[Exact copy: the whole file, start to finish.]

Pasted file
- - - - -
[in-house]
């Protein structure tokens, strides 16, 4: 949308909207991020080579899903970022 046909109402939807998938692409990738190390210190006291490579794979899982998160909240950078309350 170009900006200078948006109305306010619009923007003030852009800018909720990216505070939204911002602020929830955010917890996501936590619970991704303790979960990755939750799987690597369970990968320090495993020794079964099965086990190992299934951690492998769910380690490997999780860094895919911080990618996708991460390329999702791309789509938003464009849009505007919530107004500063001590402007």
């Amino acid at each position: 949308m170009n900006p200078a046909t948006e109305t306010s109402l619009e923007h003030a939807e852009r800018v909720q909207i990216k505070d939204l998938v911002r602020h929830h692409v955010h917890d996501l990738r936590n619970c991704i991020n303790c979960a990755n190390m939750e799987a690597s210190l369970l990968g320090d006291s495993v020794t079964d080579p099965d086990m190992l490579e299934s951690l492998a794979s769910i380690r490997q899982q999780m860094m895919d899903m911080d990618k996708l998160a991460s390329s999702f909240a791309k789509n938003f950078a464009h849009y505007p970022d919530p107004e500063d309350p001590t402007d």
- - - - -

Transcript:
[in-house]
């Protein structure tokens, strides 16, 4: 949308909207991020080579899903970022 046909109402939807998938692409990738190390210190006291490579794979899982998160909240950078309350 170009900006200078948006109305306010619009923007003030852009800018909720990216505070939204911002602020929830955010917890996501936590619970991704303790979960990755939750799987690597369970990968320090495993020794079964099965086990190992299934951690492998769910380690490997999780860094895919911080990618996708991460390329999702791309789509938003464009849009505007919530107004500063001590402007």
């Amino acid at each position: 949308m170009n900006p200078a046909t948006e109305t306010s109402l619009e923007h003030a939807e852009r800018v909720q909207i990216k505070d939204l998938v911002r602020h929830h692409v955010h917890d996501l990738r936590n619970c991704i991020n303790c979960a990755n190390m939750e799987a690597s210190l369970l990968g320090d006291s495993v020794t079964d080579p099965d086990m190992l490579e299934s951690l492998a794979s769910i380690r490997q899982q999780m860094m895919d899903m911080d990618k996708l998160a991460s390329s999702f909240a791309k789509n938003f950078a464009h849009y505007p970022d919530p107004e500063d309350p001590t402007d």